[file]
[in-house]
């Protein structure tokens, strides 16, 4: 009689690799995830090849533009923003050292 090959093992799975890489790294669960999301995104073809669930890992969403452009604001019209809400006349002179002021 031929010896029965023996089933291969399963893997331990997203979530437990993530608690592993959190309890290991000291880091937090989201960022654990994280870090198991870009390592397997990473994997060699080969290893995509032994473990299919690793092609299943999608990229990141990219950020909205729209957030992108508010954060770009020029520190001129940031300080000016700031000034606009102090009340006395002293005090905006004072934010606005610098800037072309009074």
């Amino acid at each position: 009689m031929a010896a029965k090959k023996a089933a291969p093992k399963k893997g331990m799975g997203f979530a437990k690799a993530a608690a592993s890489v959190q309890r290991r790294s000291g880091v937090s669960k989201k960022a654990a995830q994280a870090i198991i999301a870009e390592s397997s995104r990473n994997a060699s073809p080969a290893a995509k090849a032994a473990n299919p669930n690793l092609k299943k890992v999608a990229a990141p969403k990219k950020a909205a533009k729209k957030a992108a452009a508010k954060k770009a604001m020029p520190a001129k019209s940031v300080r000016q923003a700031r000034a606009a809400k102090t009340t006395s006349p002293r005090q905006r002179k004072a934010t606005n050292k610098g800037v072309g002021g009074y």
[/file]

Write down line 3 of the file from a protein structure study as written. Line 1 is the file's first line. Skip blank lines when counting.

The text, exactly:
């Amino acid at each position: 009689m031929a010896a029965k090959k023996a089933a291969p093992k399963k893997g331990m799975g997203f979530a437990k690799a993530a608690a592993s890489v959190q309890r290991r790294s000291g880091v937090s669960k989201k960022a654990a995830q994280a870090i198991i999301a870009e390592s397997s995104r990473n994997a060699s073809p080969a290893a995509k090849a032994a473990n299919p669930n690793l092609k299943k890992v999608a990229a990141p969403k990219k950020a909205a533009k729209k957030a992108a452009a508010k954060k770009a604001m020029p520190a001129k019209s940031v300080r000016q923003a700031r000034a606009a809400k102090t009340t006395s006349p002293r005090q905006r002179k004072a934010t606005n050292k610098g800037v072309g002021g009074y």